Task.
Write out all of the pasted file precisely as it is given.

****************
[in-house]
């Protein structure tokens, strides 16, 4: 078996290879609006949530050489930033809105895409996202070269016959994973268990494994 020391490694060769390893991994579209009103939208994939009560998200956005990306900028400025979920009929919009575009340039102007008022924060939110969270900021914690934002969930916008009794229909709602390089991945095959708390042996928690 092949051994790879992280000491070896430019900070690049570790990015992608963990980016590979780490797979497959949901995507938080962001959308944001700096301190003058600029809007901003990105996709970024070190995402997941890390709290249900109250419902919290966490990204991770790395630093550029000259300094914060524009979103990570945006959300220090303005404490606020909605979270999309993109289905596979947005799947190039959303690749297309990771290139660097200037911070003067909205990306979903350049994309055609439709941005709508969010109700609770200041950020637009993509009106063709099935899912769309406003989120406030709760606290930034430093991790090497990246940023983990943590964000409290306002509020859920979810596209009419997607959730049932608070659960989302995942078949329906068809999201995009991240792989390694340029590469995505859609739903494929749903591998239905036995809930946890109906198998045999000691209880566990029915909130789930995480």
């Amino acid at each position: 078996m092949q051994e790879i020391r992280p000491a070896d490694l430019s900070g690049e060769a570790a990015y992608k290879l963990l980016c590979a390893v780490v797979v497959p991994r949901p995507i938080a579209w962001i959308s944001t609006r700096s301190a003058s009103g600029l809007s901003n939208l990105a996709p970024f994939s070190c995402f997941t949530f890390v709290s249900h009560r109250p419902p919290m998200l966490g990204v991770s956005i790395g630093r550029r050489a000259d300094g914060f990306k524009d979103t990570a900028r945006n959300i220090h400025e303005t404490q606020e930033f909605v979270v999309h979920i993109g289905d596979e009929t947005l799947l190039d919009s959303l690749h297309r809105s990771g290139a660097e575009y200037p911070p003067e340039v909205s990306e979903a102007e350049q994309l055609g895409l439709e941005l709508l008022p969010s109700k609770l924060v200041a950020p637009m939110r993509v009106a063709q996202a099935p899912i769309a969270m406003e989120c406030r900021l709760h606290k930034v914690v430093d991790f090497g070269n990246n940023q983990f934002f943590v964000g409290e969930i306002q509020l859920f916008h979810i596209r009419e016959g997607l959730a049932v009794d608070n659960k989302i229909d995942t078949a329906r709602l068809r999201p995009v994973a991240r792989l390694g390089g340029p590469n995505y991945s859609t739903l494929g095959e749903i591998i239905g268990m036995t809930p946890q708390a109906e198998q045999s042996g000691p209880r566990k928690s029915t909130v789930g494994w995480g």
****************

[in-house]
């Protein structure tokens, strides 16, 4: 078996290879609006949530050489930033809105895409996202070269016959994973268990494994 020391490694060769390893991994579209009103939208994939009560998200956005990306900028400025979920009929919009575009340039102007008022924060939110969270900021914690934002969930916008009794229909709602390089991945095959708390042996928690 092949051994790879992280000491070896430019900070690049570790990015992608963990980016590979780490797979497959949901995507938080962001959308944001700096301190003058600029809007901003990105996709970024070190995402997941890390709290249900109250419902919290966490990204991770790395630093550029000259300094914060524009979103990570945006959300220090303005404490606020909605979270999309993109289905596979947005799947190039959303690749297309990771290139660097200037911070003067909205990306979903350049994309055609439709941005709508969010109700609770200041950020637009993509009106063709099935899912769309406003989120406030709760606290930034430093991790090497990246940023983990943590964000409290306002509020859920979810596209009419997607959730049932608070659960989302995942078949329906068809999201995009991240792989390694340029590469995505859609739903494929749903591998239905036995809930946890109906198998045999000691209880566990029915909130789930995480």
């Amino acid at each position: 078996m092949q051994e790879i020391r992280p000491a070896d490694l430019s900070g690049e060769a570790a990015y992608k290879l963990l980016c590979a390893v780490v797979v497959p991994r949901p995507i938080a579209w962001i959308s944001t609006r700096s301190a003058s009103g600029l809007s901003n939208l990105a996709p970024f994939s070190c995402f997941t949530f890390v709290s249900h009560r109250p419902p919290m998200l966490g990204v991770s956005i790395g630093r550029r050489a000259d300094g914060f990306k524009d979103t990570a900028r945006n959300i220090h400025e303005t404490q606020e930033f909605v979270v999309h979920i993109g289905d596979e009929t947005l799947l190039d919009s959303l690749h297309r809105s990771g290139a660097e575009y200037p911070p003067e340039v909205s990306e979903a102007e350049q994309l055609g895409l439709e941005l709508l008022p969010s109700k609770l924060v200041a950020p637009m939110r993509v009106a063709q996202a099935p899912i769309a969270m406003e989120c406030r900021l709760h606290k930034v914690v430093d991790f090497g070269n990246n940023q983990f934002f943590v964000g409290e969930i306002q509020l859920f916008h979810i596209r009419e016959g997607l959730a049932v009794d608070n659960k989302i229909d995942t078949a329906r709602l068809r999201p995009v994973a991240r792989l390694g390089g340029p590469n995505y991945s859609t739903l494929g095959e749903i591998i239905g268990m036995t809930p946890q708390a109906e198998q045999s042996g000691p209880r566990k928690s029915t909130v789930g494994w995480g």